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Monstrous Black Holes Spin More Slowly — But Why? – Sky & Telescope


diffuse glow surrounding a bright core
This composite image combines X-rays (blue), visible (white and tinted), and radio (red) observations to show the quasar H1821+643, powered by a supermassive black hole. It lies more than 3 billion light-years away in the constellation Draco, the Dragon.
X-ray: NASA / CXC / Univ. of Cambridge / J. Sisk-Reynés et al.; Radio: NSF / NRAO / VLA; Optical: PanSTARRS

Astronomers have measured the spin of one of the most massive black holes in the modern universe. The results support the idea that such black holes have grown in a different way than their smaller siblings.

Spin is one of two parameters that describe a black hole (the other is mass), and it contains key information about a black hole’s past. For example, gravitational-wave detections show that black holes made by the merger of two smaller ones spin at about 70% of their maximum rate, while those made straight from stars spin much more slowly. (Read our Q&A to find out what spin percentages mean.)

But supermassive black holes are more complicated than the star-size prey hunted by LIGO and its cohorts. These leviathans must have eaten a lot, over an extended period of time, to grow to their current sizes.

Previous studies have found that objects of millions or tens of millions of solar masses usually spin nearly as fast as possible (at least 90% of maximum). That’s expected if the black hole regularly slurps down its meal from a long-lasting, surrounding disk. Even heftier black holes, however, tend to spin more slowly and at a wider range of speeds, suggesting a more varied history.

Júlia Sisk-Reynés (University of Cambridge, UK) and others have now added more evidence to this split history for supermassive black holes. Using archival X-ray observations collected 21 years ago with the Chandra X-ray Observatory, the astronomers measured light reflected off the inner edge of the big tutu of gas skirting the black hole that powers the quasar H1821+643. The quasar lies in a galaxy cluster more than 3 billion light-years away, and with a mass somewhere between 3 and 30 billion Suns (estimates vary), its central black hole is one of the most massive black holes we know of.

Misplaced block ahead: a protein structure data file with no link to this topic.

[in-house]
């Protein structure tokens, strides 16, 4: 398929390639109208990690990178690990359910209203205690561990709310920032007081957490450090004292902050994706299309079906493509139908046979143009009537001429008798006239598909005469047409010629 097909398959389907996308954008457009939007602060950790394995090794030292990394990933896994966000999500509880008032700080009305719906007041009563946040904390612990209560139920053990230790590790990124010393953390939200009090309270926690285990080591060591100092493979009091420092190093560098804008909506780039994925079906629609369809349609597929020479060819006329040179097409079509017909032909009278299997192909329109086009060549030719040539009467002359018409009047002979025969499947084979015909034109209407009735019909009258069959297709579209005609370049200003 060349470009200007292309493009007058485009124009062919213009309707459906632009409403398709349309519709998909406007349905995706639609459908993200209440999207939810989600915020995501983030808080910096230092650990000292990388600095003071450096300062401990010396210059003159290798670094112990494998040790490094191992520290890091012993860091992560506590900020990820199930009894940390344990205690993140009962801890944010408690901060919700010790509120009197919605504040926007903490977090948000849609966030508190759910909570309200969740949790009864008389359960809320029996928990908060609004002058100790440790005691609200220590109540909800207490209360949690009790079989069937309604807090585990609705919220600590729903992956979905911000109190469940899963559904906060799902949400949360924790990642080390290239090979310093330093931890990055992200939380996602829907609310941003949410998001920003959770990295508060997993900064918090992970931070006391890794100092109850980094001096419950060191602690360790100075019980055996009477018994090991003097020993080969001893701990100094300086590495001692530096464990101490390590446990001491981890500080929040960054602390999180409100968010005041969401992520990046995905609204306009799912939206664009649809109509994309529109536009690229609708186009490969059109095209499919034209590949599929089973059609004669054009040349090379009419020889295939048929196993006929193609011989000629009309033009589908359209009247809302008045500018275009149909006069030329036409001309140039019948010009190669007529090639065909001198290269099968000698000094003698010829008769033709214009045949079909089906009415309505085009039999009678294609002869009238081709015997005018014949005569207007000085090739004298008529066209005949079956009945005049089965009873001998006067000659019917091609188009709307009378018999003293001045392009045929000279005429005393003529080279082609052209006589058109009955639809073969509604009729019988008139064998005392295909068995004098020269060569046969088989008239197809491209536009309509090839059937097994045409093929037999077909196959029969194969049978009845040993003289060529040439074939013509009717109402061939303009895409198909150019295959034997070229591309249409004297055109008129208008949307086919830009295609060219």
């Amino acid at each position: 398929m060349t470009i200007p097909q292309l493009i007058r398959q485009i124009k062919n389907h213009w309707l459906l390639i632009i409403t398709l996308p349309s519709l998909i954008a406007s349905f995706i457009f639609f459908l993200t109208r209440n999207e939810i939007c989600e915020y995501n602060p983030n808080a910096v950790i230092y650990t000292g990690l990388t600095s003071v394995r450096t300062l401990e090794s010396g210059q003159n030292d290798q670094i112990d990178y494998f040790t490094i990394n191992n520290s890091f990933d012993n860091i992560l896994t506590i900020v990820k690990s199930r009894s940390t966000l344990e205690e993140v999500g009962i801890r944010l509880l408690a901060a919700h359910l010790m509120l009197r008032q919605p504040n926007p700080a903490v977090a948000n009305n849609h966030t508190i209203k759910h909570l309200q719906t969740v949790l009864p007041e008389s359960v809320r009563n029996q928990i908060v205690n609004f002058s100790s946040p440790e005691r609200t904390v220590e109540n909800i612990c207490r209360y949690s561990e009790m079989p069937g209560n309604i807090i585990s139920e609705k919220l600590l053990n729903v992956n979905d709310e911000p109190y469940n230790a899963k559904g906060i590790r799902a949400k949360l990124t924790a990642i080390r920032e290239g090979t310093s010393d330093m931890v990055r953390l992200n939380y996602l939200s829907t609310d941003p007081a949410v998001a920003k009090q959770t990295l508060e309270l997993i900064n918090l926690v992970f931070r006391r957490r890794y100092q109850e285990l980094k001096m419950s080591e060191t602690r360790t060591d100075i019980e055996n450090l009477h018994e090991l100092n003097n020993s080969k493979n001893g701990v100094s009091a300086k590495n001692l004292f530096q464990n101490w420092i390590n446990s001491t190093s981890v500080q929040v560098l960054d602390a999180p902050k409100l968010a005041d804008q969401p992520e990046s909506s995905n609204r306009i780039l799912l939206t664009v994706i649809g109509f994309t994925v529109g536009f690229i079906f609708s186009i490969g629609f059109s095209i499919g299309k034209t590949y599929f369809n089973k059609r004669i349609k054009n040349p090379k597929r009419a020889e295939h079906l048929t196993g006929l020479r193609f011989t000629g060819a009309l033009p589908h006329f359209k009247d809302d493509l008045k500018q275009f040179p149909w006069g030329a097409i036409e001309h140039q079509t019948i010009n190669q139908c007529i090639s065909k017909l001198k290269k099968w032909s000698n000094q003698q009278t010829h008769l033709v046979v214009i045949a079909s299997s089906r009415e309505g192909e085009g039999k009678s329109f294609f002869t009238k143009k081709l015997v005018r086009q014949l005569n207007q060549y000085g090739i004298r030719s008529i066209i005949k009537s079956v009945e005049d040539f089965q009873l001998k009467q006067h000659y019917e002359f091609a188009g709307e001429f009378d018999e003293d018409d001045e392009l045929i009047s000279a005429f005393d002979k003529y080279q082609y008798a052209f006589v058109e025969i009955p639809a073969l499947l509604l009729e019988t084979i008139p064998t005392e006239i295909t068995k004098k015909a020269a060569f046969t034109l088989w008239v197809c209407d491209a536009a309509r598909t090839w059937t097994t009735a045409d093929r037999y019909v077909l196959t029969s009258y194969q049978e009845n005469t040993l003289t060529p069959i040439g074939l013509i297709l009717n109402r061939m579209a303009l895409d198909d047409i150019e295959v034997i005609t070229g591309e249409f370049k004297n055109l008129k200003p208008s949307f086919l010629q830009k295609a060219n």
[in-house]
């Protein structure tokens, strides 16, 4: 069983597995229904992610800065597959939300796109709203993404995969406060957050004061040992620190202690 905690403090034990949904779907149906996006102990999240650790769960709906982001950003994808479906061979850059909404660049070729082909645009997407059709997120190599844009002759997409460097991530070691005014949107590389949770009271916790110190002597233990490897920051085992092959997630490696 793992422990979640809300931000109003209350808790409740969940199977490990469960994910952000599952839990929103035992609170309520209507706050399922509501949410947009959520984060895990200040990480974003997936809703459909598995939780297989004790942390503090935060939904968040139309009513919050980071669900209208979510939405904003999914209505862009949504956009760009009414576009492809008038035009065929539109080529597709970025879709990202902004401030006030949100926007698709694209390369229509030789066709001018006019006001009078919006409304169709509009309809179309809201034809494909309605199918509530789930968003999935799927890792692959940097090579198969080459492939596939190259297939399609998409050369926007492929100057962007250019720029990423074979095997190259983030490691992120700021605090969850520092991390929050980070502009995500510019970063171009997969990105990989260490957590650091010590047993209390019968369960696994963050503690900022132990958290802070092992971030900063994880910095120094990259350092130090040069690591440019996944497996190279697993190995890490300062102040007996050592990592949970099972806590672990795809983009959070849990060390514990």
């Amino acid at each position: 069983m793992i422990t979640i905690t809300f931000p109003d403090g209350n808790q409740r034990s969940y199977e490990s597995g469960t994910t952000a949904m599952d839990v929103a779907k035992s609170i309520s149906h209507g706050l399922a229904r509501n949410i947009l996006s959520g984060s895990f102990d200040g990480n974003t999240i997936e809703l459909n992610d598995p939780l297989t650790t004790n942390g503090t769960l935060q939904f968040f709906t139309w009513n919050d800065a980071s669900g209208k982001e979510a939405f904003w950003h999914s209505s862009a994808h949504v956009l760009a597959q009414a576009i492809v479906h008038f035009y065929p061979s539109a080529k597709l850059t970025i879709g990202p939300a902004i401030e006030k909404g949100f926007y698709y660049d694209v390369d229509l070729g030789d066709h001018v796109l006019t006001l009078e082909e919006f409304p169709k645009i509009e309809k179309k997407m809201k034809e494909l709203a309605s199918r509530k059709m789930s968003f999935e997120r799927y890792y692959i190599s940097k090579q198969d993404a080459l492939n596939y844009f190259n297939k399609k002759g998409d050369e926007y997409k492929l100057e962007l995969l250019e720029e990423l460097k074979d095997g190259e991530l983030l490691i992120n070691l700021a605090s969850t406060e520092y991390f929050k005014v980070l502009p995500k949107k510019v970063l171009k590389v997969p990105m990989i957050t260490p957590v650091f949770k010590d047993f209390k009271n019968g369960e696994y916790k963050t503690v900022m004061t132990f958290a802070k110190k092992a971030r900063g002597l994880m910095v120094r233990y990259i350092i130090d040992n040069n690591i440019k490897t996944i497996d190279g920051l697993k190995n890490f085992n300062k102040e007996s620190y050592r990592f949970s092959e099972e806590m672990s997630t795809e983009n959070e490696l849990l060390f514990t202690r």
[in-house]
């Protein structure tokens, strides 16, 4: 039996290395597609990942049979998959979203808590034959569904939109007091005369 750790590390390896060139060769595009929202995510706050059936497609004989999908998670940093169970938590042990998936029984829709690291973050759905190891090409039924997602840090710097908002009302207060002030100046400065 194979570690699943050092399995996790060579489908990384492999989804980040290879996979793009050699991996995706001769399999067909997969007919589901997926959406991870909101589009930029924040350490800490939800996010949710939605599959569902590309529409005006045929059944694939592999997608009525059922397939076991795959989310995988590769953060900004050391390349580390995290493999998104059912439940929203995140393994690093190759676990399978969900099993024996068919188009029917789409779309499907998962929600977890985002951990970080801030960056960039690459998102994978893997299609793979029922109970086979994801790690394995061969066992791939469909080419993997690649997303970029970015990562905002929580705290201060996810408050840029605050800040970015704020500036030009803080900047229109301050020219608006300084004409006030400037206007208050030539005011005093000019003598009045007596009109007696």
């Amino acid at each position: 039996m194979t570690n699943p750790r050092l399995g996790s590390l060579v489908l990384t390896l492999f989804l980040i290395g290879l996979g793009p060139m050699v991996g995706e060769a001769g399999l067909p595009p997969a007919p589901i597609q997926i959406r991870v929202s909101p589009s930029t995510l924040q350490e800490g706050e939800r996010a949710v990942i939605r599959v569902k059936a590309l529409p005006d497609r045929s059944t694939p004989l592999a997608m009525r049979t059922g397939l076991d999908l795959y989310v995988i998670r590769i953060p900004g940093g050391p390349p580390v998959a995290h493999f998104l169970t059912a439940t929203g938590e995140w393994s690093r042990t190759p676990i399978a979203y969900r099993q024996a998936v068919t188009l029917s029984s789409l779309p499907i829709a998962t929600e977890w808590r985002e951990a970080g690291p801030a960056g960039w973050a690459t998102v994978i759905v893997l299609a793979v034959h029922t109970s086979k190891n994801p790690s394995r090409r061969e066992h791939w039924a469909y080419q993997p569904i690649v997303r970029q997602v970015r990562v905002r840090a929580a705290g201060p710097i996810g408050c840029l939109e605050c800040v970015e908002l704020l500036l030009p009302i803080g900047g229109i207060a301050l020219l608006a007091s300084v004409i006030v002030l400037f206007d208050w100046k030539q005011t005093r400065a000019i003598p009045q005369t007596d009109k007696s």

The reflected X-rays enabled the researchers to measure the width of the gap between the gas disk’s inner edge and the black hole. A spinning black hole drags its disk in tight around itself, and how close the disk comes to the event horizon reveals how fast the black hole whirls. The X-ray data suggest that H1821+643’s black hole spins anywhere from 25% to 84% of its maximum, with a most likely value of 62%.

The important thing to note here is not the specific value of 62%, but that this spin is a whole lot slower than the rapid twirls of black holes one-thousandth as massive.

collection of data points showing the relationship between a black hole’s mass and its spin
Using X-ray reflections, astronomers have estimated the spins of nearly three dozen supermassive black holes, shown here. Black holes of millions or tens of millions of Suns—similar to our own galaxy’s central black hole—tend to spin almost as fast as possible. But at higher masses, black holes have a range of spins, most much lower than their smaller brethren. The new measurement (red star) matches the pattern.
J. Sisk-Reynés et al. / Monthly Notices of the Royal Astronomical Society 2022

One explanation for the discrepancy is that the beefiest black holes have a more complicated history than their smaller brethren. Gas coming off a long-lasting disk would always come at the black hole from the same direction, spinning the black hole up like a beach ball hit glancingly by water from a hose. H1821+643’s black hole clearly has a gas disk, but given its spin, the black hole can’t have been eating from this same disk for millions of years.

The suspicion is that objects as hefty as this one instead have “episodic” disks, formed from a big gas cloud that came barreling in on a random trajectory, explains coauthor James Matthews (University of Cambridge, UK). This disk would persist for maybe a few hundred thousand years, feeding the leviathan and influencing its spin. But the next disk to form might have a completely different orientation, putting its own mark on the black hole’s spin. Add to this haphazard history one or more mergers with other big black holes, and the final object could be spinning any number of ways.

There’s a larger environmental effect in all this, too: The biggest black holes tend to reside in the biggest galaxies. Simulations of galaxy and black hole evolution indicate a less orderly flow of material in these galaxies, perhaps explaining why the leviathans’ accretion is more willy-nilly.


J. Sisk-Reynés et al. “Evidence for a Moderate Spin from X-ray Reflection of the High-mass Supermassive Black Hole in the Cluster-hosted Quasar H1821+643.” Monthly Notices of the Royal Astronomical Society. August 2022.


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